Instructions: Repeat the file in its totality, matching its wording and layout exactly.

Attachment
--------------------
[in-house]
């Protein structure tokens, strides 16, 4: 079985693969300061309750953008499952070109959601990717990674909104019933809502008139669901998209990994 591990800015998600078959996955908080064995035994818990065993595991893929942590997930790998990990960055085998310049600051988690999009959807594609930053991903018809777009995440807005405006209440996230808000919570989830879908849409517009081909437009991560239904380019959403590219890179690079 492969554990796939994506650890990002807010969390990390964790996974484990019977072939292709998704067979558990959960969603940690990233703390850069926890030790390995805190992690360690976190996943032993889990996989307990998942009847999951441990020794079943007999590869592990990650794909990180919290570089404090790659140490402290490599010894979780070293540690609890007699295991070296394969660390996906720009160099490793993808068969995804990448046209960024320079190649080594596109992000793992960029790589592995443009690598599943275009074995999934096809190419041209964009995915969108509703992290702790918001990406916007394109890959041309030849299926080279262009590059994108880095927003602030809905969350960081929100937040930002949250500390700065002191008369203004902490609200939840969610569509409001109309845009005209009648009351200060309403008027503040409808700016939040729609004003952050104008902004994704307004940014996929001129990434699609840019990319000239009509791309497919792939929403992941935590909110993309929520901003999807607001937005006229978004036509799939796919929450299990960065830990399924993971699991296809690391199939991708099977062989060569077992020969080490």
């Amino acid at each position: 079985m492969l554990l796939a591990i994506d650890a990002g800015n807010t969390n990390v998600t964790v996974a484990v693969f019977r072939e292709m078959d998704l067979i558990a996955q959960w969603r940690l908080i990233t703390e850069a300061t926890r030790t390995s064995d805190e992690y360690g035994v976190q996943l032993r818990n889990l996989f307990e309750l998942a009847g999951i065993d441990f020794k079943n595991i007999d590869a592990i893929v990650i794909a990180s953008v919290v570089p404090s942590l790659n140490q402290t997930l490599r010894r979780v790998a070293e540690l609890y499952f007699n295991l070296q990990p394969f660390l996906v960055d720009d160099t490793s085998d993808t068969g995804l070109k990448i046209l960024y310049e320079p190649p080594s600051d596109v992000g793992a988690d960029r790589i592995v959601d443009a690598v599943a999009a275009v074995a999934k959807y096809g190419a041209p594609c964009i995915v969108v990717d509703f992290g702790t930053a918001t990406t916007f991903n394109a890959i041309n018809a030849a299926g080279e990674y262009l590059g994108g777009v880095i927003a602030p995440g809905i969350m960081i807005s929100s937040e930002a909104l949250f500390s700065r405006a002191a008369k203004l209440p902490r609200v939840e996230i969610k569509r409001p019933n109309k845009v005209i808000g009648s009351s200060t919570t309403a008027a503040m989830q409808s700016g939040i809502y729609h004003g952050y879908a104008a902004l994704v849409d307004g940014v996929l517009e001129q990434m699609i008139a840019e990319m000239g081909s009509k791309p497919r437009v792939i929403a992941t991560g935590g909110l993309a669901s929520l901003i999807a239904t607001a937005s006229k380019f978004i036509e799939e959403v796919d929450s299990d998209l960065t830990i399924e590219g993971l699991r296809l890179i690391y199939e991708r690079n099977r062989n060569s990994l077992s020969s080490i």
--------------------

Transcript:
[in-house]
């Protein structure tokens, strides 16, 4: 079985693969300061309750953008499952070109959601990717990674909104019933809502008139669901998209990994 591990800015998600078959996955908080064995035994818990065993595991893929942590997930790998990990960055085998310049600051988690999009959807594609930053991903018809777009995440807005405006209440996230808000919570989830879908849409517009081909437009991560239904380019959403590219890179690079 492969554990796939994506650890990002807010969390990390964790996974484990019977072939292709998704067979558990959960969603940690990233703390850069926890030790390995805190992690360690976190996943032993889990996989307990998942009847999951441990020794079943007999590869592990990650794909990180919290570089404090790659140490402290490599010894979780070293540690609890007699295991070296394969660390996906720009160099490793993808068969995804990448046209960024320079190649080594596109992000793992960029790589592995443009690598599943275009074995999934096809190419041209964009995915969108509703992290702790918001990406916007394109890959041309030849299926080279262009590059994108880095927003602030809905969350960081929100937040930002949250500390700065002191008369203004902490609200939840969610569509409001109309845009005209009648009351200060309403008027503040409808700016939040729609004003952050104008902004994704307004940014996929001129990434699609840019990319000239009509791309497919792939929403992941935590909110993309929520901003999807607001937005006229978004036509799939796919929450299990960065830990399924993971699991296809690391199939991708099977062989060569077992020969080490």
């Amino acid at each position: 079985m492969l554990l796939a591990i994506d650890a990002g800015n807010t969390n990390v998600t964790v996974a484990v693969f019977r072939e292709m078959d998704l067979i558990a996955q959960w969603r940690l908080i990233t703390e850069a300061t926890r030790t390995s064995d805190e992690y360690g035994v976190q996943l032993r818990n889990l996989f307990e309750l998942a009847g999951i065993d441990f020794k079943n595991i007999d590869a592990i893929v990650i794909a990180s953008v919290v570089p404090s942590l790659n140490q402290t997930l490599r010894r979780v790998a070293e540690l609890y499952f007699n295991l070296q990990p394969f660390l996906v960055d720009d160099t490793s085998d993808t068969g995804l070109k990448i046209l960024y310049e320079p190649p080594s600051d596109v992000g793992a988690d960029r790589i592995v959601d443009a690598v599943a999009a275009v074995a999934k959807y096809g190419a041209p594609c964009i995915v969108v990717d509703f992290g702790t930053a918001t990406t916007f991903n394109a890959i041309n018809a030849a299926g080279e990674y262009l590059g994108g777009v880095i927003a602030p995440g809905i969350m960081i807005s929100s937040e930002a909104l949250f500390s700065r405006a002191a008369k203004l209440p902490r609200v939840e996230i969610k569509r409001p019933n109309k845009v005209i808000g009648s009351s200060t919570t309403a008027a503040m989830q409808s700016g939040i809502y729609h004003g952050y879908a104008a902004l994704v849409d307004g940014v996929l517009e001129q990434m699609i008139a840019e990319m000239g081909s009509k791309p497919r437009v792939i929403a992941t991560g935590g909110l993309a669901s929520l901003i999807a239904t607001a937005s006229k380019f978004i036509e799939e959403v796919d929450s299990d998209l960065t830990i399924e590219g993971l699991r296809l890179i690391y199939e991708r690079n099977r062989n060569s990994l077992s020969s080490i």